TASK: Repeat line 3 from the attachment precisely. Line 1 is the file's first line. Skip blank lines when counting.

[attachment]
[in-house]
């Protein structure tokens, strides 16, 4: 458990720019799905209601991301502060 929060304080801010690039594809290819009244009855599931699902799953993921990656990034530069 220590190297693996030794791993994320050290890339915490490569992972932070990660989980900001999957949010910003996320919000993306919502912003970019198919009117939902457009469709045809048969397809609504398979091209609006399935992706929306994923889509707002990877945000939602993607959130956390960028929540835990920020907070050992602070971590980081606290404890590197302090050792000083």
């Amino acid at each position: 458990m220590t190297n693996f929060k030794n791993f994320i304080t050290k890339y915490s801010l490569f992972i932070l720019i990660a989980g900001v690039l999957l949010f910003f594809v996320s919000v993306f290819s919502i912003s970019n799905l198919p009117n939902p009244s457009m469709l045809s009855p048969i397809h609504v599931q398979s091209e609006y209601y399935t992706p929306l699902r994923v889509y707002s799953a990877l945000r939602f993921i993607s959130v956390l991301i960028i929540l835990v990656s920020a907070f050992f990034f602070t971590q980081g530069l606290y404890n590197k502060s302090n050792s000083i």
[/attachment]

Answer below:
């Amino acid at each position: 458990m220590t190297n693996f929060k030794n791993f994320i304080t050290k890339y915490s801010l490569f992972i932070l720019i990660a989980g900001v690039l999957l949010f910003f594809v996320s919000v993306f290819s919502i912003s970019n799905l198919p009117n939902p009244s457009m469709l045809s009855p048969i397809h609504v599931q398979s091209e609006y209601y399935t992706p929306l699902r994923v889509y707002s799953a990877l945000r939602f993921i993607s959130v956390l991301i960028i929540l835990v990656s920020a907070f050992f990034f602070t971590q980081g530069l606290y404890n590197k502060s302090n050792s000083i």